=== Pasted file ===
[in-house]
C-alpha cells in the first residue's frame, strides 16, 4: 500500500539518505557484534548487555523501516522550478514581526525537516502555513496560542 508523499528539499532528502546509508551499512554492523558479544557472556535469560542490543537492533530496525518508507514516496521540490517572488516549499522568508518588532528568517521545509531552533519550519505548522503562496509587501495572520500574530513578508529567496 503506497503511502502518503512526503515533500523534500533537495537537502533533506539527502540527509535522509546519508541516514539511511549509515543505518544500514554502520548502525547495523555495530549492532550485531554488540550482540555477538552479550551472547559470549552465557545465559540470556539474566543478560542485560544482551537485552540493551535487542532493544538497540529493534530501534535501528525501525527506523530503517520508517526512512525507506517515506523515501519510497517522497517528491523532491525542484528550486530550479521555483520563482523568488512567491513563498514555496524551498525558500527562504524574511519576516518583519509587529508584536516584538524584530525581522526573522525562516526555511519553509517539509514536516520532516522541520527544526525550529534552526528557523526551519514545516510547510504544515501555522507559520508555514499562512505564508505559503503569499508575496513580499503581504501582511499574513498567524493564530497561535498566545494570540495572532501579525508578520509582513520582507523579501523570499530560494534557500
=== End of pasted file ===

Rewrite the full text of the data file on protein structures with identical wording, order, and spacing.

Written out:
[in-house]
C-alpha cells in the first residue's frame, strides 16, 4: 500500500539518505557484534548487555523501516522550478514581526525537516502555513496560542 508523499528539499532528502546509508551499512554492523558479544557472556535469560542490543537492533530496525518508507514516496521540490517572488516549499522568508518588532528568517521545509531552533519550519505548522503562496509587501495572520500574530513578508529567496 503506497503511502502518503512526503515533500523534500533537495537537502533533506539527502540527509535522509546519508541516514539511511549509515543505518544500514554502520548502525547495523555495530549492532550485531554488540550482540555477538552479550551472547559470549552465557545465559540470556539474566543478560542485560544482551537485552540493551535487542532493544538497540529493534530501534535501528525501525527506523530503517520508517526512512525507506517515506523515501519510497517522497517528491523532491525542484528550486530550479521555483520563482523568488512567491513563498514555496524551498525558500527562504524574511519576516518583519509587529508584536516584538524584530525581522526573522525562516526555511519553509517539509514536516520532516522541520527544526525550529534552526528557523526551519514545516510547510504544515501555522507559520508555514499562512505564508505559503503569499508575496513580499503581504501582511499574513498567524493564530497561535498566545494570540495572532501579525508578520509582513520582507523579501523570499530560494534557500